Beowulf Linux inside

Debian 2.2.r3 and PVM Parallel Virtual Machine installation

This describes the process to install Debian on the Beowulf we have build (aka. Sorbox) and PVM.
We would like to say that nobody told us how to do this and we are not experts ( not yet :] ) on this, but that's what we did and it worked for us.
It's not necessary to have a own build hardware like Sorgobox to try this installation, a few networked computers could be used as well.
We hope that this lines could help to introduce you to supercomputing world, the best way to learn is to try to do it yourself.
This document is not far intended for experts, it's for newbies as ourselves.
Suggestions and comments are welcome.

Install debian base system (potato 2.2.r3)

on every computer run dselect configure it to get needed files from internet and type this commands:

apt-get install rsh-server
apt-get install telnetd
apt-get install telnet

This will download, install and activate rsh server, telnet server and the telnet client.
Add a user using:
adduser usernameyouwant
you will be asked for a password, put whatever you want.

edit /etc/hosts using the simple text editor (vi)
vi /etc/hosts
This file contains all the local network IPs and aliases we want to use, they are easier to remember than IP numbers.
On the first test, we forgot to edit this file and the result was, that when we try to telnet to any of the computers we have to wait 2minutes or more before the login text were shown on the screen, this is because the computers tries to search that IP on internet before local network. So remember: It's important to edit this file on every computer.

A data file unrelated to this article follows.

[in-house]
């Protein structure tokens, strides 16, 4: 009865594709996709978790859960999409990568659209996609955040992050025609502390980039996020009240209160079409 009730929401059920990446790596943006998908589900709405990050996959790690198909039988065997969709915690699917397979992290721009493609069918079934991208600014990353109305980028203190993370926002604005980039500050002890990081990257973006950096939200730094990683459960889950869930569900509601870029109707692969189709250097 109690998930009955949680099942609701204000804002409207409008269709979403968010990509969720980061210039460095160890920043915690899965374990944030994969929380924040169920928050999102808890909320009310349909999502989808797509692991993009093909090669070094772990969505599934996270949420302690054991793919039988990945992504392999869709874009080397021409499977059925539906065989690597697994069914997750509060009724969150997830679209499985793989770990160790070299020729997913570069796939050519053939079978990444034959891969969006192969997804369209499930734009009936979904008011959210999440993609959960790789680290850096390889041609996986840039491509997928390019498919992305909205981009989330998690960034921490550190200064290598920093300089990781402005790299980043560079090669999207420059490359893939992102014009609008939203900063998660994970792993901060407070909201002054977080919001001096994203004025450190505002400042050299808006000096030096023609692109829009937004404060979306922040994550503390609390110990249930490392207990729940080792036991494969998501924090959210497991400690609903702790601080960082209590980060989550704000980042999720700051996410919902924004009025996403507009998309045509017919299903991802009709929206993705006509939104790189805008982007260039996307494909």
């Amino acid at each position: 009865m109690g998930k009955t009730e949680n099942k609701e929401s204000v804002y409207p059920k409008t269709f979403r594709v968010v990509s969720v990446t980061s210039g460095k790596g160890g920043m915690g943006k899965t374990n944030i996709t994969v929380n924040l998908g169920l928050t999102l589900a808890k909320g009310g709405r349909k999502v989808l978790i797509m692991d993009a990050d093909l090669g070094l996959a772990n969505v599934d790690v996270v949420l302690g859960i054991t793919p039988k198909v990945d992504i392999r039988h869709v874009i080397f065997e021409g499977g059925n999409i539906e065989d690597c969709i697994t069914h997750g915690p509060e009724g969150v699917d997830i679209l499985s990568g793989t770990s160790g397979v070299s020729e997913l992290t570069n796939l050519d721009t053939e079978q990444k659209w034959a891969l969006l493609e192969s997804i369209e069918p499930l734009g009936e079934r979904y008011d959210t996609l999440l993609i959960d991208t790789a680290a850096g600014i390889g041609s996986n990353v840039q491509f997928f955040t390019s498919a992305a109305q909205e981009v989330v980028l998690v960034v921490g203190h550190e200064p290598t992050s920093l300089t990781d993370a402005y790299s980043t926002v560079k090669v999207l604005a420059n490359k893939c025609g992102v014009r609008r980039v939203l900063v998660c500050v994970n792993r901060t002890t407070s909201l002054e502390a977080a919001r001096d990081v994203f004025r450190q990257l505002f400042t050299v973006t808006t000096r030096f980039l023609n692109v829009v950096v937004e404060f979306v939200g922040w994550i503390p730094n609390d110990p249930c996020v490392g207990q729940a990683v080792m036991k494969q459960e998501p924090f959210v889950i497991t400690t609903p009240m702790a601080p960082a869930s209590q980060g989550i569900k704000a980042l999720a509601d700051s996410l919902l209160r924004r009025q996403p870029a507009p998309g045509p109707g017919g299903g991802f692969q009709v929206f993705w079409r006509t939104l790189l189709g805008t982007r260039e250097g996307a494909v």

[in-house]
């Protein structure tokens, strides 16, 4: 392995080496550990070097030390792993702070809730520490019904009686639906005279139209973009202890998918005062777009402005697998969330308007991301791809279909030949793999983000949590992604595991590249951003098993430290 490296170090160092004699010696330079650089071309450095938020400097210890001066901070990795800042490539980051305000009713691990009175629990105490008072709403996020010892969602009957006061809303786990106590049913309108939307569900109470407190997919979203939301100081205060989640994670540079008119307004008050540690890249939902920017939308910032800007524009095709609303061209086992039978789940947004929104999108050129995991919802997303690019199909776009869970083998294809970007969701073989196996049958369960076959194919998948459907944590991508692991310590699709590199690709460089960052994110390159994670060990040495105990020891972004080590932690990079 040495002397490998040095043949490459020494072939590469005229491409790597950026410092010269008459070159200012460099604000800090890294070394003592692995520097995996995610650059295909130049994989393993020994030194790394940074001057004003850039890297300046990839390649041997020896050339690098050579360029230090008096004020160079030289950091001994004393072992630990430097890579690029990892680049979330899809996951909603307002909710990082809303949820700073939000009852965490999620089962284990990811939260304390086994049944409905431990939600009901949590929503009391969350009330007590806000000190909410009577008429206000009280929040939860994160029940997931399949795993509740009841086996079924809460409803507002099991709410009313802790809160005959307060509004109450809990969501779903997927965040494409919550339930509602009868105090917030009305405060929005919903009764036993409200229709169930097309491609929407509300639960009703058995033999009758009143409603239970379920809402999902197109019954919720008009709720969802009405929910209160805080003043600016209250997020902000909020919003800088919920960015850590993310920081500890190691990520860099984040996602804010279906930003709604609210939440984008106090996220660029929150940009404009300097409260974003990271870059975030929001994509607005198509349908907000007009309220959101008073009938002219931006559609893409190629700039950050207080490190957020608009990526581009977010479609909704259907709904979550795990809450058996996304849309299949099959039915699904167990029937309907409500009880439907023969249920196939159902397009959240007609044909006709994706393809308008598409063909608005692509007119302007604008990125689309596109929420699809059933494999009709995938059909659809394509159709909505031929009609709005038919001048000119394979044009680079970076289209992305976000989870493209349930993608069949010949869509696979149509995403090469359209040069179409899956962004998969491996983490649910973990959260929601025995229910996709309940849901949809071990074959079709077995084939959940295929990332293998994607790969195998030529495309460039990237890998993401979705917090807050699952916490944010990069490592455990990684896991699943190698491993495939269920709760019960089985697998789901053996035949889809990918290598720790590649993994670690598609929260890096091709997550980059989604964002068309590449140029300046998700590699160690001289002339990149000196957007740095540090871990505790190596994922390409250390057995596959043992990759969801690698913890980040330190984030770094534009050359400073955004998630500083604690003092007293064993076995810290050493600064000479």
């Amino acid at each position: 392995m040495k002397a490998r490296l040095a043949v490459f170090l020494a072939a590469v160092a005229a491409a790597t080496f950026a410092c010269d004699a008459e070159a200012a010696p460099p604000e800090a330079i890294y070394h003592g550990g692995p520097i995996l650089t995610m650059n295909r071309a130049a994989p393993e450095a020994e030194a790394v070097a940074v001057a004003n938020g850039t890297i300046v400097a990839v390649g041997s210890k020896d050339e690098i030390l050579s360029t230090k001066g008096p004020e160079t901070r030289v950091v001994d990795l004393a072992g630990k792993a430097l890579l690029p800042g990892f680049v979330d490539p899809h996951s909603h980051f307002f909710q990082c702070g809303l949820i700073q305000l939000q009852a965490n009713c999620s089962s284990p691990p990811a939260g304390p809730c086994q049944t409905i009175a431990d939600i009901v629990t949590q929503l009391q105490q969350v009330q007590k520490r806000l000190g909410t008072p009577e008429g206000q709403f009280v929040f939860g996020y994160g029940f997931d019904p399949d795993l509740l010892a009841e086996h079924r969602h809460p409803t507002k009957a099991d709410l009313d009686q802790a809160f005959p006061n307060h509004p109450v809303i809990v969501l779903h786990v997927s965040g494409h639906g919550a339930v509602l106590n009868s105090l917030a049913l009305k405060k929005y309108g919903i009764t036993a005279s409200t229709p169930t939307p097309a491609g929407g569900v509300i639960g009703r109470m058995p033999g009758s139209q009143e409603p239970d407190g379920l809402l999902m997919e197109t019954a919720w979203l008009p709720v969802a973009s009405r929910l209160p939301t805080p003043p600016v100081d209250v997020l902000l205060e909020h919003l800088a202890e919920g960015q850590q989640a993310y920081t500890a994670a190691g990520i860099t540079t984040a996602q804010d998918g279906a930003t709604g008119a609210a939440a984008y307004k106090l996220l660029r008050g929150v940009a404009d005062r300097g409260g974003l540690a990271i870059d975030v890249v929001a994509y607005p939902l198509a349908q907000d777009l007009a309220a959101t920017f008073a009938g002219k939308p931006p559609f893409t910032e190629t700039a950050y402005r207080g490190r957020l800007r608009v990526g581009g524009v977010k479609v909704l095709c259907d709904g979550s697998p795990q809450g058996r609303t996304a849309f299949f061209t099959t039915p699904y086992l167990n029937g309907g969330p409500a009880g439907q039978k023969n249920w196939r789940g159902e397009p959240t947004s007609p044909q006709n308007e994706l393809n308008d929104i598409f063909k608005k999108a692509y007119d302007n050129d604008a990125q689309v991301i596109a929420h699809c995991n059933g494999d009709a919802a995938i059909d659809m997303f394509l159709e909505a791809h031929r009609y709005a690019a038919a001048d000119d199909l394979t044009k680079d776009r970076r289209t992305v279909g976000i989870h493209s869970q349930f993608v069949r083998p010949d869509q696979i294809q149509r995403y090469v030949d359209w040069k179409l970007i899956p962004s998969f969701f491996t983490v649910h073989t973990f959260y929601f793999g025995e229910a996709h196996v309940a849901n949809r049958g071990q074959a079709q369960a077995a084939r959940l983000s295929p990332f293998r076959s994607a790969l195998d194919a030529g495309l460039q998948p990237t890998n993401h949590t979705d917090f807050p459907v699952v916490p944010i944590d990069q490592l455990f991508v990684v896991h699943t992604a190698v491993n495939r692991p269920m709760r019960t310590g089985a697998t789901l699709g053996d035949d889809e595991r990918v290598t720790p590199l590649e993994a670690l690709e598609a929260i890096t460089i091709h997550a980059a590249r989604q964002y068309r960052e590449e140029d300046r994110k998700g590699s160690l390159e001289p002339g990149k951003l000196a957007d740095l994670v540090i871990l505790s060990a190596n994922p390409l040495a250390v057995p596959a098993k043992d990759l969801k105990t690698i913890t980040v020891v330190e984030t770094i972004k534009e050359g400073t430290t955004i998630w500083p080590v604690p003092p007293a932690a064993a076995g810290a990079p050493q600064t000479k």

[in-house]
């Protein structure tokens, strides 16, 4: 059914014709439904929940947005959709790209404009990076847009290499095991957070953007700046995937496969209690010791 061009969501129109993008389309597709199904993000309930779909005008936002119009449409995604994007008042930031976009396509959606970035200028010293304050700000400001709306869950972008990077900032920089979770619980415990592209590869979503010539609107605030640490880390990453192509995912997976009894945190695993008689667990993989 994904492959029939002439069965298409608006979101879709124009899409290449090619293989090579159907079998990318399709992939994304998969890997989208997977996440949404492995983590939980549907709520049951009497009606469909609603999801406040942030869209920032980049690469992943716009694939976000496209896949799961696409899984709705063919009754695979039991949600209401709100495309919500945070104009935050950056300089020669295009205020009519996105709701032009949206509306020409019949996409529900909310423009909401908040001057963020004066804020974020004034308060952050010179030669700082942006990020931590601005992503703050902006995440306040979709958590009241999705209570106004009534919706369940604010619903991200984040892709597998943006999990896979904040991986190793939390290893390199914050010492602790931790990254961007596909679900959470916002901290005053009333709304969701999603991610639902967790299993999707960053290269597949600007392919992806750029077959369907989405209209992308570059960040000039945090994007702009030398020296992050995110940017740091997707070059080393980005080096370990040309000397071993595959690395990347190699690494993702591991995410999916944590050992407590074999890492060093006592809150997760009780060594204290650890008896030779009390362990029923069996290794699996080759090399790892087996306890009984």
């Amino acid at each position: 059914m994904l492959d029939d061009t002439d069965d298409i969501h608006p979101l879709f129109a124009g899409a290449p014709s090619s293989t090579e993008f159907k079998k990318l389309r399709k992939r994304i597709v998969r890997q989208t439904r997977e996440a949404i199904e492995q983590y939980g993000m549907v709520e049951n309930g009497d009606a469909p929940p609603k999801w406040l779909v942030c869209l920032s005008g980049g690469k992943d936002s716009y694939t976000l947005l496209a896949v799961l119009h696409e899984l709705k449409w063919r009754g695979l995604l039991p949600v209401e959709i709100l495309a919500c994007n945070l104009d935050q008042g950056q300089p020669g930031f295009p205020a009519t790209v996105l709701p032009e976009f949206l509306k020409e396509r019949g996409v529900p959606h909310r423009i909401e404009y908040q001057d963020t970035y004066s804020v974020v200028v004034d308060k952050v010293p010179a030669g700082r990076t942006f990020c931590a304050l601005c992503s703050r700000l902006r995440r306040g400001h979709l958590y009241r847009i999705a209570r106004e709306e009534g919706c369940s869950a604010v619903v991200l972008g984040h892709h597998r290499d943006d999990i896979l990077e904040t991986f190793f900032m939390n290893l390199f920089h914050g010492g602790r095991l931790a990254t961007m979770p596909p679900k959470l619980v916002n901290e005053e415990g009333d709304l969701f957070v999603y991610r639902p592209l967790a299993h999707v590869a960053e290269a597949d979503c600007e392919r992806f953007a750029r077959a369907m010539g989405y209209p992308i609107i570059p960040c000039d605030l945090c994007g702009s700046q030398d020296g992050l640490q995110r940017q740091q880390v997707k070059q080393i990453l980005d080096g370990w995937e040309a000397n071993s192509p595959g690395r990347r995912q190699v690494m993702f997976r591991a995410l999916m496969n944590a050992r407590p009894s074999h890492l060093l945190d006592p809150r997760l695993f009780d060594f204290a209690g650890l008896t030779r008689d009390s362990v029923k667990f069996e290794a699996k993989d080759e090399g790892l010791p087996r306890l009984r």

our sample file /etc/hosts    H3ll.sorgo    s1    s2    s3    s4    s5    s6

Configuring rsh server

rsh daemon allows to run any command on the computer where it's installed, but we have to give permision to a computer or computers that are allowed to run commands.

vi /etc/hosts.allow

vi /etc/hosts.deny
remove all the lines here

vi /etc/hosts.equiv

More information about this files here

Now its time to test rsh, create an account on master computer using the same username and password that we use on the slaves, log to the master computer using this account and try:
rsh uname -a
this will show system info for the same command is:
rsh s1 uname -a
here we're using alias s1 to refer the computer (easier to remember for humans)

Trying a the first parallel task: Shutting down all the computers.

Since on debian potato only root user could shutdown the box we need to install and configure this task so it can be done by any user.
sudo is a tool so any used we want could execute a command like root. We need to download and configure it:
Log to the box as root or as a normal user and then use su command, then:

apt-get install sudo
now we need to use a special editor to edit /etc/sudoers
visudo /etc/sudoers

log as a normal user and test it:
sudo /sbin/reboot

This will reboot the machine as we were root.